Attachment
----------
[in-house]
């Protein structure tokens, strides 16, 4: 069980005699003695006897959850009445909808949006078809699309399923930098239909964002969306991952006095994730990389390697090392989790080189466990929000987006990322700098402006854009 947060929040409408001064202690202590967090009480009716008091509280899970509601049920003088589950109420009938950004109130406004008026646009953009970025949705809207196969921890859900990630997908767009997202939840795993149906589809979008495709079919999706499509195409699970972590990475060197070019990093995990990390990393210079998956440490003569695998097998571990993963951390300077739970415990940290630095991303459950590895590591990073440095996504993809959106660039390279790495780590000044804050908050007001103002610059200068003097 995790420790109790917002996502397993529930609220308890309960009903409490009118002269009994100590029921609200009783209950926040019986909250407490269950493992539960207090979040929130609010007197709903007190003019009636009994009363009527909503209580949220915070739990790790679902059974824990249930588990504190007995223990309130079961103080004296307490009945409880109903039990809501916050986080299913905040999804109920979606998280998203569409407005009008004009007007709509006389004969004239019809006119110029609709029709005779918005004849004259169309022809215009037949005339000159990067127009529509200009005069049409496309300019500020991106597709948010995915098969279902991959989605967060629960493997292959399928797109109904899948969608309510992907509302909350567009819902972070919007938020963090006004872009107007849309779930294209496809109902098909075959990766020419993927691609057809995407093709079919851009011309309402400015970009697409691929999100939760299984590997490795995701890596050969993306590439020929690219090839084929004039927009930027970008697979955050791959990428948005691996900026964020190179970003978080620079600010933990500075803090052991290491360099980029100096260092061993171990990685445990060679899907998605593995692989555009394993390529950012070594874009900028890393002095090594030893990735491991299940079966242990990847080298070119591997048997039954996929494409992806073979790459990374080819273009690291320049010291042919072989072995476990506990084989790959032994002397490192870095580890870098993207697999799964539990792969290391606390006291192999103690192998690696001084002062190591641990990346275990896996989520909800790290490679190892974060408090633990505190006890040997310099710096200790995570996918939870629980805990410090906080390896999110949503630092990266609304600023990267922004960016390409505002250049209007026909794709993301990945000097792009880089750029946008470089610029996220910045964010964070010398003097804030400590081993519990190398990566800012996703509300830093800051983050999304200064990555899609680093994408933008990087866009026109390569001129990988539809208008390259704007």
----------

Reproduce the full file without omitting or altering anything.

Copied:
[in-house]
């Protein structure tokens, strides 16, 4: 069980005699003695006897959850009445909808949006078809699309399923930098239909964002969306991952006095994730990389390697090392989790080189466990929000987006990322700098402006854009 947060929040409408001064202690202590967090009480009716008091509280899970509601049920003088589950109420009938950004109130406004008026646009953009970025949705809207196969921890859900990630997908767009997202939840795993149906589809979008495709079919999706499509195409699970972590990475060197070019990093995990990390990393210079998956440490003569695998097998571990993963951390300077739970415990940290630095991303459950590895590591990073440095996504993809959106660039390279790495780590000044804050908050007001103002610059200068003097 995790420790109790917002996502397993529930609220308890309960009903409490009118002269009994100590029921609200009783209950926040019986909250407490269950493992539960207090979040929130609010007197709903007190003019009636009994009363009527909503209580949220915070739990790790679902059974824990249930588990504190007995223990309130079961103080004296307490009945409880109903039990809501916050986080299913905040999804109920979606998280998203569409407005009008004009007007709509006389004969004239019809006119110029609709029709005779918005004849004259169309022809215009037949005339000159990067127009529509200009005069049409496309300019500020991106597709948010995915098969279902991959989605967060629960493997292959399928797109109904899948969608309510992907509302909350567009819902972070919007938020963090006004872009107007849309779930294209496809109902098909075959990766020419993927691609057809995407093709079919851009011309309402400015970009697409691929999100939760299984590997490795995701890596050969993306590439020929690219090839084929004039927009930027970008697979955050791959990428948005691996900026964020190179970003978080620079600010933990500075803090052991290491360099980029100096260092061993171990990685445990060679899907998605593995692989555009394993390529950012070594874009900028890393002095090594030893990735491991299940079966242990990847080298070119591997048997039954996929494409992806073979790459990374080819273009690291320049010291042919072989072995476990506990084989790959032994002397490192870095580890870098993207697999799964539990792969290391606390006291192999103690192998690696001084002062190591641990990346275990896996989520909800790290490679190892974060408090633990505190006890040997310099710096200790995570996918939870629980805990410090906080390896999110949503630092990266609304600023990267922004960016390409505002250049209007026909794709993301990945000097792009880089750029946008470089610029996220910045964010964070010398003097804030400590081993519990190398990566800012996703509300830093800051983050999304200064990555899609680093994408933008990087866009026109390569001129990988539809208008390259704007």